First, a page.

In this richly illustrated study, Richard Misek offers both a history and a theory of screen color. He argues that cinematic color emerged from, defined itself in response to, and has evolved in symbiosis with black and white. Exploring the technological, cultural, economic, and artistic factors that have defined this evolving symbiosis, Misek provides an in–depth yet accessible account of color′s spread through, and ultimate effacement of, black–and–white cinema.
1. Film Color.
Coloration in Early Cinema, 1895 1927.
The Rise of Technicolor, 1915 35.
Chromatic Cold War: Black–and–White and Color in Opposition.
Technicolor Is Natural Color : Color and Realism, 1935 58.
Chromatic Thaw: Hollywood s Transition to Color, 1950 67.
2. Surface Color.
Color in European Film, 1936 67.
Chromatic Ambivalence: Art Cinema s Transition to Color.
Painting with Light : Cinema s Imaginary Art History.
Unmotivated Chromatic Hybridity.
Monochrome Purgatory: Absent Color in the Soviet Bloc, 1966 75.
3. Absent Color.
Black–and–White as Technological Relic, 1965 83.
Black–and–White Flashbacks: Codifying Temporal Rebirth.
Black–and–White Films, 1967 2007.
Nostalgia and Pastiche.
4. Optical Color.
Cinema s Newtonian Optics.
White Light: Hollywood s Invisible Ideology.
Darkness Visible: From Natural Light to Neo–Noir , 1968 83.
Cinematography and Color Filtration, 1977 97.
Case Study: Seeing Red in Psycho.
5. Digital Color.
Crossing the Chromatic Wall in Wings of Desire.
An Archaeology of Digital Intermediate, 1989 2000.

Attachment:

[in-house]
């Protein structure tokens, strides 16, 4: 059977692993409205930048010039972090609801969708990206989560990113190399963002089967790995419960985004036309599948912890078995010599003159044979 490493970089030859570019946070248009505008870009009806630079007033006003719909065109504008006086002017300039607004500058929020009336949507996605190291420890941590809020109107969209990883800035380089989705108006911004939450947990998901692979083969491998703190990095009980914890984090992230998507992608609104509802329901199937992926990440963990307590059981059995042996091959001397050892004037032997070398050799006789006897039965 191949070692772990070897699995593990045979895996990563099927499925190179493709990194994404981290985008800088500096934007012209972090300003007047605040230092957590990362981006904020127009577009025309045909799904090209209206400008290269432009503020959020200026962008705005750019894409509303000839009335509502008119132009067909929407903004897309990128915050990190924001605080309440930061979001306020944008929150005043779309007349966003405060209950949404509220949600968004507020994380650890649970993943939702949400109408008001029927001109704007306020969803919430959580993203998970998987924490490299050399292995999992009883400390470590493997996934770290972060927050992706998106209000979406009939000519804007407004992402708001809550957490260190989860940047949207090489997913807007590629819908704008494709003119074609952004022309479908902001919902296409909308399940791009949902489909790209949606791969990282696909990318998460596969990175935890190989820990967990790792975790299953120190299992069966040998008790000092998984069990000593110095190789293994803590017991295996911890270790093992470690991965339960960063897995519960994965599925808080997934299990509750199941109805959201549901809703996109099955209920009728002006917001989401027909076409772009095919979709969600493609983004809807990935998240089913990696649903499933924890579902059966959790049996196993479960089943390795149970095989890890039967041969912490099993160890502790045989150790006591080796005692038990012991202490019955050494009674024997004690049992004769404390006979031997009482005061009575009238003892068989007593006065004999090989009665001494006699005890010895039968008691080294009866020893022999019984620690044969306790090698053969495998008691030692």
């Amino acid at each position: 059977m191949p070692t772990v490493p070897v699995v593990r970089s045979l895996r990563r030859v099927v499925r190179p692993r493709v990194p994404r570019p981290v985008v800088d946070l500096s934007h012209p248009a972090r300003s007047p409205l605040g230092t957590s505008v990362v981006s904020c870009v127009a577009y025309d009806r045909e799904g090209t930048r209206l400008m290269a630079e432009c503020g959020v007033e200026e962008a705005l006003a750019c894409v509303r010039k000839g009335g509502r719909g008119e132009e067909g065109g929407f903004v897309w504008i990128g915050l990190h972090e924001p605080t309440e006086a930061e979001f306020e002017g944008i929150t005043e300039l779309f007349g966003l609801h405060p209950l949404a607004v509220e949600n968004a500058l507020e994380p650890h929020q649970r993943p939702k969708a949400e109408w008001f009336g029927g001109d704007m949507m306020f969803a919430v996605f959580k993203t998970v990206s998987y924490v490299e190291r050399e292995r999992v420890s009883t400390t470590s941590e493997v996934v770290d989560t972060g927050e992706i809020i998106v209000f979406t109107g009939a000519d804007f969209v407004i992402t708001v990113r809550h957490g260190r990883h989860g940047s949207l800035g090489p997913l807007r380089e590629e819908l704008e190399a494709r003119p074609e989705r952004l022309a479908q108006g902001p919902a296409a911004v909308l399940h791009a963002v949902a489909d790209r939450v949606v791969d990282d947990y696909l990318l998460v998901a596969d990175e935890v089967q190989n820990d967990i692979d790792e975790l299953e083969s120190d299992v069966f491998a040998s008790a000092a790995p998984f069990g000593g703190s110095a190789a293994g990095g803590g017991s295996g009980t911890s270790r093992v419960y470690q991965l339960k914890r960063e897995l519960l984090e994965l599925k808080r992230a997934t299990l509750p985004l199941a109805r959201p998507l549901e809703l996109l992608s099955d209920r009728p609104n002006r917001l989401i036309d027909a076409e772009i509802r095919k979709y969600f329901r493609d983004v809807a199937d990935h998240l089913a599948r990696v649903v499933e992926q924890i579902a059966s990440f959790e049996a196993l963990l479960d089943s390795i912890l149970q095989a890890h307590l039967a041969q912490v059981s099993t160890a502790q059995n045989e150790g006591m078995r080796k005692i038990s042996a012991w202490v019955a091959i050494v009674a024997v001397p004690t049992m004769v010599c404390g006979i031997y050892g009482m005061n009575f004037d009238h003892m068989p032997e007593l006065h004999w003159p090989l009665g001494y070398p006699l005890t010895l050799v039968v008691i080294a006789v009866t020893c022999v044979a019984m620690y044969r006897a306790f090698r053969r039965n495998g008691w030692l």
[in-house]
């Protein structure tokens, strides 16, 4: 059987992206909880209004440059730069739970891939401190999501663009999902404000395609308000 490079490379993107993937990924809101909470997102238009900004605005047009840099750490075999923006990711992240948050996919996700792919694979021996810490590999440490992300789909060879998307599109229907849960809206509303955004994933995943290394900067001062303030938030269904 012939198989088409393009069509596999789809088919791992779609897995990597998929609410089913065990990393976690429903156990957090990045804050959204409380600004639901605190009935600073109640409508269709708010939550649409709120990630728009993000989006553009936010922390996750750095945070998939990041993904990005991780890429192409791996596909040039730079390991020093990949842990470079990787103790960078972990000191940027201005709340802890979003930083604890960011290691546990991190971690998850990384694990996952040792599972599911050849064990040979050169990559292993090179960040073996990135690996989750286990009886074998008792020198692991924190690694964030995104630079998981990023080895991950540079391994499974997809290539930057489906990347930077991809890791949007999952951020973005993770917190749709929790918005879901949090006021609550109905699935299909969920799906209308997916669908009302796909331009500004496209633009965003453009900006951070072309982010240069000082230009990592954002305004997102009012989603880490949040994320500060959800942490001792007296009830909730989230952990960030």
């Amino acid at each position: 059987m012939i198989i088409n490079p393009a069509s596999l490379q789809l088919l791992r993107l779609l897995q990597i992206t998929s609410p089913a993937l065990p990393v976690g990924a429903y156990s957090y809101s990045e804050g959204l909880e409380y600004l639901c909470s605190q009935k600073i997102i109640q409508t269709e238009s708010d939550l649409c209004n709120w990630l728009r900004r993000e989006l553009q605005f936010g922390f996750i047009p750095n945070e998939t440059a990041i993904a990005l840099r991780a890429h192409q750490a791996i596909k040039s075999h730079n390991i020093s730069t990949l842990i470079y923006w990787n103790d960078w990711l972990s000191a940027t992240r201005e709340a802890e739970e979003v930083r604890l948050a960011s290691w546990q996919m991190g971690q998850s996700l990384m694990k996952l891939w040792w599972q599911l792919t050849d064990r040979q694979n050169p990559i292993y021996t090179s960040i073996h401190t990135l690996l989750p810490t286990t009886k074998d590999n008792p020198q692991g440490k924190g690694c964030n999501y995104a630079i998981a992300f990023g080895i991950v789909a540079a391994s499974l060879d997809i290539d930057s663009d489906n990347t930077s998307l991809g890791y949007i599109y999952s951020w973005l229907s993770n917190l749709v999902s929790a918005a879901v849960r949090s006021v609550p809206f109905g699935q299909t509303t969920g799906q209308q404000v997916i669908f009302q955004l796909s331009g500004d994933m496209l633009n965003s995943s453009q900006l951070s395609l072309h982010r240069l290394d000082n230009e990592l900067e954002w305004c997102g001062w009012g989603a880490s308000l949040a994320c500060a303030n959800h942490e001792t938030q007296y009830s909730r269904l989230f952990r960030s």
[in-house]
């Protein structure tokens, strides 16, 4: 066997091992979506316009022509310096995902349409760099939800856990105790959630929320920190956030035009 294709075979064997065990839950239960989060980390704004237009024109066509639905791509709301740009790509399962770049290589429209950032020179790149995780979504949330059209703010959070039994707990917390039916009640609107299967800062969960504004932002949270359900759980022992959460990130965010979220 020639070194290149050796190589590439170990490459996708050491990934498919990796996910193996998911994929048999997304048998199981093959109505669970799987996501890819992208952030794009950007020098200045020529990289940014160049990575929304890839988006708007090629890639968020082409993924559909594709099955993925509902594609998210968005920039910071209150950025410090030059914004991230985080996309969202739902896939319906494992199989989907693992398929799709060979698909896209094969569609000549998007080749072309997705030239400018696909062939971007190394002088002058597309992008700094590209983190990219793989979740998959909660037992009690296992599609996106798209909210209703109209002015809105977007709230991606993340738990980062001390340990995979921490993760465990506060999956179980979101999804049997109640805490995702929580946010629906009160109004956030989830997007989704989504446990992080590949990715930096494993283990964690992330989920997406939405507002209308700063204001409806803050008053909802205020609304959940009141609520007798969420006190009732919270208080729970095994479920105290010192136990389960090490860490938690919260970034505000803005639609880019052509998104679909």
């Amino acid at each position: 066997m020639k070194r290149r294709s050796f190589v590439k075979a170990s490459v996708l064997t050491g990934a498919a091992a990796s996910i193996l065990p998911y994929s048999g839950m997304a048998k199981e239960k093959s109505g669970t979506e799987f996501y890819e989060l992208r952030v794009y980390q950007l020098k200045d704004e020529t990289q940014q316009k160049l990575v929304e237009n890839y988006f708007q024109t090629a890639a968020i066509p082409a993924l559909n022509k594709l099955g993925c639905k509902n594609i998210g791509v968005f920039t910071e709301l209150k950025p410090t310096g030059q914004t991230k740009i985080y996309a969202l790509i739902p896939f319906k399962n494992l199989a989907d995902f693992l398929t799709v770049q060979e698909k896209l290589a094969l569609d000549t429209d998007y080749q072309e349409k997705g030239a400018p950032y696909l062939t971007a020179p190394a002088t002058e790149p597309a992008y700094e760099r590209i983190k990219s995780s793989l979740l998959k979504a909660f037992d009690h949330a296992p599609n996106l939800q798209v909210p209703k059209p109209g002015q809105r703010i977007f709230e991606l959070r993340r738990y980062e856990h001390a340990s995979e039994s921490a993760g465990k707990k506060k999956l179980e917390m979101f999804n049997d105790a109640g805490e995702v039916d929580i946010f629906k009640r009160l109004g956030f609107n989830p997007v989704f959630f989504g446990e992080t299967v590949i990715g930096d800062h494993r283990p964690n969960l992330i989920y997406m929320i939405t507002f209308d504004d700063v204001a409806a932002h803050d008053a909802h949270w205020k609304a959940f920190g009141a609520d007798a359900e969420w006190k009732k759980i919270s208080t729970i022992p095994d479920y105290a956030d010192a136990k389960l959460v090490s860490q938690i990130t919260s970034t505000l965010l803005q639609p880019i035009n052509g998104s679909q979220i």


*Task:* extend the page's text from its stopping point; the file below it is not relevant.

Digital Color Aesthetics, 2000 9.
Conclusion: Painting by Numbers?
Chromatic Cinema provides a much–needed technological history of machines and techniques for producing moving images in color, as well as a cultural history of color films. (BRIAN R. JACOBSON, Technology and Culture, July 2012)
An invigorating critical intervention into the history, theory and aesthetic analysis of colour in the cinema. (JENNIFER M. BARKER, Screen, August 2012)
Chromatic Cinema provides a wealth of information and of examples of different approaches to colour in cinema and stimulates enough thoughts and reflections to be a worthy addition to any library on colour in cinema. (NICOLA MAZZANTI, Historical Journal of Film, Radio and Television, April 2012"Chromatic Cinema is an excellent critical history of screen colour by Richard Misek, who teaches at the University of Bristol, near which, as I recall, is a plaque to mark the birthplace of William Friese–Greene, the somewhat unfortunate British movie pioneer, one of who patents was for his own colour system." (Times Literary Supplement, 25 November 2011)
"The book touches on most of the important aspects of color cinema–from history to technology to ideology–and serves as an orientation course for a complex subject. It′s a gateway read, neither intimidating nor frustrating. For a beginner (like me), it presented a smattering of philosophical ideas, a grounding in the why and how progression of color use, and a primer on the science of color technologies." (MUBI, September 2010)